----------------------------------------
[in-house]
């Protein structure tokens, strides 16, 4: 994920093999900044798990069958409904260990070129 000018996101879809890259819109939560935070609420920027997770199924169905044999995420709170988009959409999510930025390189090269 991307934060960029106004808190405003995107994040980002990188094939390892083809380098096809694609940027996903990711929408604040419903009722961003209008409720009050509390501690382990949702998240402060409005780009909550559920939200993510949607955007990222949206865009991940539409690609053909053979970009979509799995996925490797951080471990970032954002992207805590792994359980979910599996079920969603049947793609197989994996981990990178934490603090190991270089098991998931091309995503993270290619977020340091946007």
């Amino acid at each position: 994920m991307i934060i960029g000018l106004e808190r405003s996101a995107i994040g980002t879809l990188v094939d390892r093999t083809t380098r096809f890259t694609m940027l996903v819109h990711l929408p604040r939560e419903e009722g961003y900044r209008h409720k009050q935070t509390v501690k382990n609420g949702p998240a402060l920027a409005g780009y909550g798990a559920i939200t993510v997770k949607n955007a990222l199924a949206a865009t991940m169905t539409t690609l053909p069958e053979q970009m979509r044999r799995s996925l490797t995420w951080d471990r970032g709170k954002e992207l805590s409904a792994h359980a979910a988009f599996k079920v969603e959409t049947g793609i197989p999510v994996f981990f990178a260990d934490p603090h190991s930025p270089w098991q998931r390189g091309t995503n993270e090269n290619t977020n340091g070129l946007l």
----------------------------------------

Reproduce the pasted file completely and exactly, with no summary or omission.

[in-house]
């Protein structure tokens, strides 16, 4: 994920093999900044798990069958409904260990070129 000018996101879809890259819109939560935070609420920027997770199924169905044999995420709170988009959409999510930025390189090269 991307934060960029106004808190405003995107994040980002990188094939390892083809380098096809694609940027996903990711929408604040419903009722961003209008409720009050509390501690382990949702998240402060409005780009909550559920939200993510949607955007990222949206865009991940539409690609053909053979970009979509799995996925490797951080471990970032954002992207805590792994359980979910599996079920969603049947793609197989994996981990990178934490603090190991270089098991998931091309995503993270290619977020340091946007």
């Amino acid at each position: 994920m991307i934060i960029g000018l106004e808190r405003s996101a995107i994040g980002t879809l990188v094939d390892r093999t083809t380098r096809f890259t694609m940027l996903v819109h990711l929408p604040r939560e419903e009722g961003y900044r209008h409720k009050q935070t509390v501690k382990n609420g949702p998240a402060l920027a409005g780009y909550g798990a559920i939200t993510v997770k949607n955007a990222l199924a949206a865009t991940m169905t539409t690609l053909p069958e053979q970009m979509r044999r799995s996925l490797t995420w951080d471990r970032g709170k954002e992207l805590s409904a792994h359980a979910a988009f599996k079920v969603e959409t049947g793609i197989p999510v994996f981990f990178a260990d934490p603090h190991s930025p270089w098991q998931r390189g091309t995503n993270e090269n290619t977020n340091g070129l946007l």